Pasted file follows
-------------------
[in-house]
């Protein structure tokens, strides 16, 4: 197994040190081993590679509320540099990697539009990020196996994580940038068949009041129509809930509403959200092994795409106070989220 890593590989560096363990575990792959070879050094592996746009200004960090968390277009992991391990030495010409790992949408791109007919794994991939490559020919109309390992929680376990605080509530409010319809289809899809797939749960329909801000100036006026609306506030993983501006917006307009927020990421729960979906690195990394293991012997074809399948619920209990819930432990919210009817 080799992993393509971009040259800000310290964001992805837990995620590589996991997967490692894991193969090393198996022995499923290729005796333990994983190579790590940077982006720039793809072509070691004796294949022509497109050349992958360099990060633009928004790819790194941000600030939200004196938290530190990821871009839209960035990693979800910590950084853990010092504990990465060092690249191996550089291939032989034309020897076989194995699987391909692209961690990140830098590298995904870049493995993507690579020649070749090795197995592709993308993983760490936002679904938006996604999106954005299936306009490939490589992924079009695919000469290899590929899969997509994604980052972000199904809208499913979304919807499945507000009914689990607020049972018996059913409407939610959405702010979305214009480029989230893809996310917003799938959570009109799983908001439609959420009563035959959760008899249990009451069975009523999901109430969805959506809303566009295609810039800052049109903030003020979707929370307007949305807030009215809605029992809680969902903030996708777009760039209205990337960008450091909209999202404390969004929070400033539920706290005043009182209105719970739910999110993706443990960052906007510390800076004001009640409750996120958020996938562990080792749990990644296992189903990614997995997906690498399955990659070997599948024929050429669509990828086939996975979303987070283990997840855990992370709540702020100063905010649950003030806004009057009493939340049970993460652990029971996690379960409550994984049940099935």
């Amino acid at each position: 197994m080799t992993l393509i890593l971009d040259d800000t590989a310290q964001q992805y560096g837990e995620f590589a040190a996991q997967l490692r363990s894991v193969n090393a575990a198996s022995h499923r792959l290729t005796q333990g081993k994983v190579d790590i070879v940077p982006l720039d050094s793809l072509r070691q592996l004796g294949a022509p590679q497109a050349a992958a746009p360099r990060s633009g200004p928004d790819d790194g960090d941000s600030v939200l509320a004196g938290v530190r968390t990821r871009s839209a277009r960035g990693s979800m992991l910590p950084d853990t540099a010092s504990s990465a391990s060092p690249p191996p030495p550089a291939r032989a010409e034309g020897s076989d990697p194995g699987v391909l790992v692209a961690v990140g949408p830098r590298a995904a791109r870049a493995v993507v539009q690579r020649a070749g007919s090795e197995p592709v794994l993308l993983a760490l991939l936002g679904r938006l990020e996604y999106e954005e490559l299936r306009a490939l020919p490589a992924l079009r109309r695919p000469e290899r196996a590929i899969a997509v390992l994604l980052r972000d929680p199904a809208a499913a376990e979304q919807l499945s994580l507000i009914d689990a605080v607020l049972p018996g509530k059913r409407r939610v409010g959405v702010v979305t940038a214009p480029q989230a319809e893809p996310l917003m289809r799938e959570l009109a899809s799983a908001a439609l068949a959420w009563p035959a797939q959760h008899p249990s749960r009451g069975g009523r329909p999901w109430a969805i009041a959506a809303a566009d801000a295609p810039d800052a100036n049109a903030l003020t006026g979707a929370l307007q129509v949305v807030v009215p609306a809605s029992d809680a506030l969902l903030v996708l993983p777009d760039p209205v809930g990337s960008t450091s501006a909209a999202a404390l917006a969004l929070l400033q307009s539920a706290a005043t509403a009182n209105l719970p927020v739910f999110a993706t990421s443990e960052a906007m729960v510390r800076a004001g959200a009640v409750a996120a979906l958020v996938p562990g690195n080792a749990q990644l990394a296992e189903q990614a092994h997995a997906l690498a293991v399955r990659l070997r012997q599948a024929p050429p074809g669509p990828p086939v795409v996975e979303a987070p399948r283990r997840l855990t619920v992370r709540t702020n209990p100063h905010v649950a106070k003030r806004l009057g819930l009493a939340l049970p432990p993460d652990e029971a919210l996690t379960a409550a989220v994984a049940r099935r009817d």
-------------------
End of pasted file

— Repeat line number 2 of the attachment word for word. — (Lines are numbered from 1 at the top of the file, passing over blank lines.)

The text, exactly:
């Protein structure tokens, strides 16, 4: 197994040190081993590679509320540099990697539009990020196996994580940038068949009041129509809930509403959200092994795409106070989220 890593590989560096363990575990792959070879050094592996746009200004960090968390277009992991391990030495010409790992949408791109007919794994991939490559020919109309390992929680376990605080509530409010319809289809899809797939749960329909801000100036006026609306506030993983501006917006307009927020990421729960979906690195990394293991012997074809399948619920209990819930432990919210009817 080799992993393509971009040259800000310290964001992805837990995620590589996991997967490692894991193969090393198996022995499923290729005796333990994983190579790590940077982006720039793809072509070691004796294949022509497109050349992958360099990060633009928004790819790194941000600030939200004196938290530190990821871009839209960035990693979800910590950084853990010092504990990465060092690249191996550089291939032989034309020897076989194995699987391909692209961690990140830098590298995904870049493995993507690579020649070749090795197995592709993308993983760490936002679904938006996604999106954005299936306009490939490589992924079009695919000469290899590929899969997509994604980052972000199904809208499913979304919807499945507000009914689990607020049972018996059913409407939610959405702010979305214009480029989230893809996310917003799938959570009109799983908001439609959420009563035959959760008899249990009451069975009523999901109430969805959506809303566009295609810039800052049109903030003020979707929370307007949305807030009215809605029992809680969902903030996708777009760039209205990337960008450091909209999202404390969004929070400033539920706290005043009182209105719970739910999110993706443990960052906007510390800076004001009640409750996120958020996938562990080792749990990644296992189903990614997995997906690498399955990659070997599948024929050429669509990828086939996975979303987070283990997840855990992370709540702020100063905010649950003030806004009057009493939340049970993460652990029971996690379960409550994984049940099935």